Breastfeeding

Analysis of data from the Ross Laboratories Mothers Survey, a large, national survey (Ryan et al., 2002), shows that the rates of breastfeeding initiation (in-hospital) and breastfeeding at 6 months rose by 16 percent and 14 percent, respectively, in the 1990s. In 2001, rates were at their highest point in 40 years (Figures 2-27 and 2-28). Recent data from the National Immunization Survey, a population-based survey conducted by the CDC, showed that these rates continued to rise from 2000 to 2004.

There are remarkable disparities in rates of breastfeeding. Mothers who were white or Hispanic, older, college-educated, and not enrolled in WIC were significantly more likely to breastfeed and exclusively breastfeed in the hospital and at 6 months (Ryan et al., 2002).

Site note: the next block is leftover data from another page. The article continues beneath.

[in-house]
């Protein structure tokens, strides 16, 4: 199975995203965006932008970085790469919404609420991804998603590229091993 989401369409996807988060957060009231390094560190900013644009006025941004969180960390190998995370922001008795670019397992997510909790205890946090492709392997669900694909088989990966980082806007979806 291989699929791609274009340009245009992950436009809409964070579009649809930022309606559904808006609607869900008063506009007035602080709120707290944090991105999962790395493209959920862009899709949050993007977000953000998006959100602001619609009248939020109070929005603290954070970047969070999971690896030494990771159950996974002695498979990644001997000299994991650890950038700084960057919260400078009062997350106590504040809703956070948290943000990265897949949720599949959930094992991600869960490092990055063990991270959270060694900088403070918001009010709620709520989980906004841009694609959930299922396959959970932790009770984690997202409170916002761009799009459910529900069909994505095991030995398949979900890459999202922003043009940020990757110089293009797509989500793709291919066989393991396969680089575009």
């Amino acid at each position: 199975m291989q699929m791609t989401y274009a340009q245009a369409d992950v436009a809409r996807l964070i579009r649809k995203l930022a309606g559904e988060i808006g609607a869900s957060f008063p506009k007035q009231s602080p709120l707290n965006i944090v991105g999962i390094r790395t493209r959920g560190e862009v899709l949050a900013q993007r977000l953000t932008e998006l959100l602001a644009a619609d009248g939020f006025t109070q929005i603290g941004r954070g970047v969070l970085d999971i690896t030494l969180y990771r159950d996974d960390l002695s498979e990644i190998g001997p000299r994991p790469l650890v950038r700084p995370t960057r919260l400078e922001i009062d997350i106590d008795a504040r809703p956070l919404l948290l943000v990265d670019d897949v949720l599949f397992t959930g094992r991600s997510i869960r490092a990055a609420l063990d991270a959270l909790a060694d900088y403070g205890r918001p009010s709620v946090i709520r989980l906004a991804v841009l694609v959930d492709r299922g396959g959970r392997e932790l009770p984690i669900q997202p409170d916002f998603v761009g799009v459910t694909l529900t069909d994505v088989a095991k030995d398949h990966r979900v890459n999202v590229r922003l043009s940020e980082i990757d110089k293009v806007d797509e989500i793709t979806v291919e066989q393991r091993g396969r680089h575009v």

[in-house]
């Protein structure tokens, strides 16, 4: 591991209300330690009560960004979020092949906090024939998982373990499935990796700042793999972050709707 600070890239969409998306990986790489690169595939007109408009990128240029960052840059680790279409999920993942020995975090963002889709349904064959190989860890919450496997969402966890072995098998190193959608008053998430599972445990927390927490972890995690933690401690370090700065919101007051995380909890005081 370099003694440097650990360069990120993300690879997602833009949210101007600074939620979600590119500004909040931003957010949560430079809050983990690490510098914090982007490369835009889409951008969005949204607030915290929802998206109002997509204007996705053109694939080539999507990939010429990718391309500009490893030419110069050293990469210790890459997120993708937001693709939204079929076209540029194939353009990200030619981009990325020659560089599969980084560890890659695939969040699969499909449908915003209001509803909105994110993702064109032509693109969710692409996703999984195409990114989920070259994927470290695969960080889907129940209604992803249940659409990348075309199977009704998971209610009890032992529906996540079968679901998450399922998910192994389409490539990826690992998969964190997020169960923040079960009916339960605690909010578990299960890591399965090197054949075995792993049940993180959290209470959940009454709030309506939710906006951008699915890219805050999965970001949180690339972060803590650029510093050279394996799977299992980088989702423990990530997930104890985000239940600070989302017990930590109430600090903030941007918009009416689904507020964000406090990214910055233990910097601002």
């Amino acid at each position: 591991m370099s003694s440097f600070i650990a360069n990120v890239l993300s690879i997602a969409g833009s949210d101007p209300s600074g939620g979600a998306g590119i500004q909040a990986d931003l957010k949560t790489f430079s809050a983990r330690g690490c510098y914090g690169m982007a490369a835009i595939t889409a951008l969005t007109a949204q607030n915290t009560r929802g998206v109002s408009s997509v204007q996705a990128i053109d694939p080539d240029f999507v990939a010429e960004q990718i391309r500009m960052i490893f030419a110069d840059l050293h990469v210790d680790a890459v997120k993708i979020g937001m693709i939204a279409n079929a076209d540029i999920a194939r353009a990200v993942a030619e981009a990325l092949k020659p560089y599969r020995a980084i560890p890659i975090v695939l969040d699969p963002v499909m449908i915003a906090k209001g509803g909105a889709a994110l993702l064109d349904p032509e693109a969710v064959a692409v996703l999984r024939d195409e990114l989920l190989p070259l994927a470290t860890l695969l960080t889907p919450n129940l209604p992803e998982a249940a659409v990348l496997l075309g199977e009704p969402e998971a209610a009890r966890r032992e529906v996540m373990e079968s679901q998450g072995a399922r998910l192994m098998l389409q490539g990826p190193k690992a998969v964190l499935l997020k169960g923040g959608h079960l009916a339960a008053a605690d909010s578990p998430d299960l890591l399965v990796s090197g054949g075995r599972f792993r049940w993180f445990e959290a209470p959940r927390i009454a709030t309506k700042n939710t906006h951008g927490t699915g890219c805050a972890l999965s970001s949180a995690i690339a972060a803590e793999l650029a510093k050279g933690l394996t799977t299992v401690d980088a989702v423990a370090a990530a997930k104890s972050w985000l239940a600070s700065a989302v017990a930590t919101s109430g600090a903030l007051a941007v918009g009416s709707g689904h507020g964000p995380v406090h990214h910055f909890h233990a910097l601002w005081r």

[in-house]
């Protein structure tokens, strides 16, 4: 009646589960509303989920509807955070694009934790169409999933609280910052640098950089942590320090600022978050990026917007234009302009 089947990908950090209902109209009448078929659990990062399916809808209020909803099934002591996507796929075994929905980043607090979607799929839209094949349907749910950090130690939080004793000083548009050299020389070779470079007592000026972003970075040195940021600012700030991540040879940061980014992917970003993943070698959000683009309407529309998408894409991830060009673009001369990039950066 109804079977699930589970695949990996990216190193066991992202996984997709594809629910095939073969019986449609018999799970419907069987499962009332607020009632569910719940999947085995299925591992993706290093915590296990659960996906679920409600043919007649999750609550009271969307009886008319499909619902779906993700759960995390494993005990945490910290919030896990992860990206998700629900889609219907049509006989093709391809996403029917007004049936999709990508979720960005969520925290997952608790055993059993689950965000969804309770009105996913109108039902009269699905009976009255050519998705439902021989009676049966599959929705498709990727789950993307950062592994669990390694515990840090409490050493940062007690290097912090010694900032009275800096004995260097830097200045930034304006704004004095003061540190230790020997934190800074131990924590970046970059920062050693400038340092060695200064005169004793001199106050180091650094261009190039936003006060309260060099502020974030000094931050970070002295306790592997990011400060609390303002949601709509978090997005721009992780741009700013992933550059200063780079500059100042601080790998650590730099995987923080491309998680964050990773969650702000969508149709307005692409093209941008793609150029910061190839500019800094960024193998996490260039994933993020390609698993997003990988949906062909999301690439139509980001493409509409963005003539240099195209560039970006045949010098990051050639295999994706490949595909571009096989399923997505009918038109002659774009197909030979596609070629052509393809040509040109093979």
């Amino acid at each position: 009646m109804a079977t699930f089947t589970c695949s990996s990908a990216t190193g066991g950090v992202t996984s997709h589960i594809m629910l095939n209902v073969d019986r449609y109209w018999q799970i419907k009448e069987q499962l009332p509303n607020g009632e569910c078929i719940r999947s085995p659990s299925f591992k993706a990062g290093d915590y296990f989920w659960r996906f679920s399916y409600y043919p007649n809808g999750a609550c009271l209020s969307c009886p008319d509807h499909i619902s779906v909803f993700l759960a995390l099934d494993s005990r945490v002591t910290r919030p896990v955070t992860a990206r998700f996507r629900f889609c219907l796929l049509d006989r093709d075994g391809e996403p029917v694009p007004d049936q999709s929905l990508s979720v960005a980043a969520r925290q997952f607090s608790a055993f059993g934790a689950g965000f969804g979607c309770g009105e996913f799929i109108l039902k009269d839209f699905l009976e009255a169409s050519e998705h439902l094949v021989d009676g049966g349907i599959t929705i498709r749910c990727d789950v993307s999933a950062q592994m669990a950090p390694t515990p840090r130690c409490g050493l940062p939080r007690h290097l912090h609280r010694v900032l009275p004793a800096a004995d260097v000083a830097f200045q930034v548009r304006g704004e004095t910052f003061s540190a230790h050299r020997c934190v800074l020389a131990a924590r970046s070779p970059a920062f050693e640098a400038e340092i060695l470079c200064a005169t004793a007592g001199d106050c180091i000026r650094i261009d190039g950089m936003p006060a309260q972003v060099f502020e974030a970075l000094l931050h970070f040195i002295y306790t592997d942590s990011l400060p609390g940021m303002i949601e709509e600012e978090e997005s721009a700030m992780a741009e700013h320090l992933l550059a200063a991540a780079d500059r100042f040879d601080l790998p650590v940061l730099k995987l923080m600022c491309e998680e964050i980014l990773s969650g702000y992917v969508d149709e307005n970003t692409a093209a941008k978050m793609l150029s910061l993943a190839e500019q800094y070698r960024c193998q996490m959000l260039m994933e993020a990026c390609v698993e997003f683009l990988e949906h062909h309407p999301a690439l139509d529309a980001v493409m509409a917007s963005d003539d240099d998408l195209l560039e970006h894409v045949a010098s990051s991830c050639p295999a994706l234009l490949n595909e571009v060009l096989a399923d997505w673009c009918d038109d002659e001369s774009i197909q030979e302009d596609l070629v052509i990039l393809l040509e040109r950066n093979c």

Childhood Obesity

Nationally representative data show continuous increases in obesity (BMI ≥ 95th percentile) among American school-aged children and adolescents from 1980 to the present (available online at http://www.cdc.gov/nccdphp/dnpa/obesity/childhood/prevalence.htm

FIGURE 2-27 In-hospital breastfeeding and exclusive breastfeeding rates, 1965-2001.

FIGURE 2-27 In-hospital breastfeeding and exclusive breastfeeding rates, 1965-2001.

SOURCE: Ryan et al., 2002. Reproduced with permission from Pediatrics, Vol. 110, pp. 1103-1109. Copyright © 2002 by the AAP.



The National Academies | 500 Fifth St. N.W. | Washington, D.C. 20001
Copyright © National Academy of Sciences. All rights reserved.
Terms of Use and Privacy Statement